Social Stratification in India

A women constructor  (rahuldlucca/Flickr)

Every complex society faces the difficult task of placing its members into roles that are necessary for the society to survive. These roles must be filled with as little conflict and confusion as possible. There must be people willing to perform jobs (roles) with little status and those that carry a great deal of prestige. In your community there are people who are doctors, lawyers, and teachers. Others collect trash, direct traffic, and put out fires. Although these roles do not all carry the same prestige, there is very little conflict involved in determining who will perform which one.

Consider roles as a deck of cards. You and I will be dealt numerous role cards in our lifetime. In fact, we are playing several roles at any given time. Right now you have been dealt a student role card to play, but you also have other role cards in your hand, such as friend, son or daughter, basketball player, cheerleader, clerk in a drugstore, etc. Many of your role cards came as a result of your birth, age, or gender. Other cards you have earned, such as honor student or basketball captain.

In India, caste is one set of role cards and perhaps the most important one. One’s caste is ascribed; that is, children inherit the status and functions of their parents. At birth Indians are dealt their caste card. This is alien to what many people in the United States believe about the “good society.” Our parents, relatives, teachers, and friends tell us in a thousand ways that what we make of our lives depends on our efforts, and many of us think all societies should play by the same rules, or at least strive to do so. But it is important to remember that there is no society where individual effort is the sole criterion for status.

While caste is a very important set of role cards, Indians, like Americans, also use class (economic) cards. Both caste and class operate at the same time. A person of very low caste such as a sweeper may get a good job that has nothing to do with sweeping and save some money. With this wealth the sweeper may build a fancy house and educate his children who then become doctors, lawyers, and government leaders. This type of role is usually achieved, although some people inherit their wealth.

There is also the possibility of achieving political power in India quite apart from class or caste status. A low caste person might be very good at winning elections and become a member of the central government. Jagjivan Ram, a member of one of the Dalit (ex- Untouchable) castes, has held many cabinet posts in his political career. This system of gaining status is based on power. Power is usually achieved status rather than a role that is dealt at birth. People in India participate in the caste game, the class game, and the power game.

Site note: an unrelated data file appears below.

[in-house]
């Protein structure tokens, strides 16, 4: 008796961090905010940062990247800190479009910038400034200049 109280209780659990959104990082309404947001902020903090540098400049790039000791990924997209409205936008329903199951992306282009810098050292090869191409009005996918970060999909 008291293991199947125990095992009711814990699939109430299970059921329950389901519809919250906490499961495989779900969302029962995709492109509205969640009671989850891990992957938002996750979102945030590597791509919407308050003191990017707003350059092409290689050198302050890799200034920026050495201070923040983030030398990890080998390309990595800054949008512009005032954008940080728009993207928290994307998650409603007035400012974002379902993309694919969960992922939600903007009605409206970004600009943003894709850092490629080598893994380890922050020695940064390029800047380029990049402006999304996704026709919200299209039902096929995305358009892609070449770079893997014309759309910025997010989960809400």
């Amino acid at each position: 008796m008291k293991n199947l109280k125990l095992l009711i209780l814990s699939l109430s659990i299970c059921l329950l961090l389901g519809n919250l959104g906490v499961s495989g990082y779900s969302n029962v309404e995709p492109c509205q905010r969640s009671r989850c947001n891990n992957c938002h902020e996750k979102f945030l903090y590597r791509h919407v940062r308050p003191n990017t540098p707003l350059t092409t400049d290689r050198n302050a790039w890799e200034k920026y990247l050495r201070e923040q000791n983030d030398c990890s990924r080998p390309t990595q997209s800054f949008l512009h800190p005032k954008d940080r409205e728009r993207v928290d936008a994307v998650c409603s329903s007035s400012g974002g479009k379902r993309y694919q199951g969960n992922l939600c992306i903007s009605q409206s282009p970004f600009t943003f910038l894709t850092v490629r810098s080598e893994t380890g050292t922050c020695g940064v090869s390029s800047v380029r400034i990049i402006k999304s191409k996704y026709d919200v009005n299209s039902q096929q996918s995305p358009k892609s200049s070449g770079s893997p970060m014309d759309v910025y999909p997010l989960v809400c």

In India, castes are ranked, and caste members in a specific geographical area can identify those castes that are above and below them. The ranking of castes is based on purity and pollution, often associated with functions of the human body. Roles associated with the head such as thinking, talking, teaching, and learning are considered pure. Activities associated with waste, feet, and skin are considered polluting. Consequently, Brahmins at the top of the purity scale were scholars who traditionally taught and presided at religious functions. Untouchables, at the bottom of the scale, cleared away human waste, collected garbage, cut hair, skinned animals, and washed clothes. Because their occupations mainly dealt with human, animal, and societal waste, society believed that contact with an Untouchable was highly polluting.

Preparing and sharing of food reveals how castes are ranked. Food cooked in oil and prepared by a Brahmin can be accepted and eaten by any caste below it. Food cooked in water can generally be accepted by one’s own caste members or inferior castes. Leftover, uneaten food almost always is taken only by the very low castes. Food that can be eaten raw is the most freely distributed and can be accepted by any caste from any caste. In addition, prasad, blessed food that is left over from religious offerings, is given to anyone regardless of caste.

There is also a range of pure and impure foods. Vegetables and grains are purer than meat and eggs. Fish is the purest of the non-vegetarian foods, followed by chicken, goats, pork, and water buffalo; the most impure is beef. Sweet pastries, fried in deep fat, are among the most widely acceptable foods from any caste. By observing how food is prepared and with whom it is shared, one can begin to determine the ranking on a purity-pollution scale of the caste groups involved.

Background Reading on Asia

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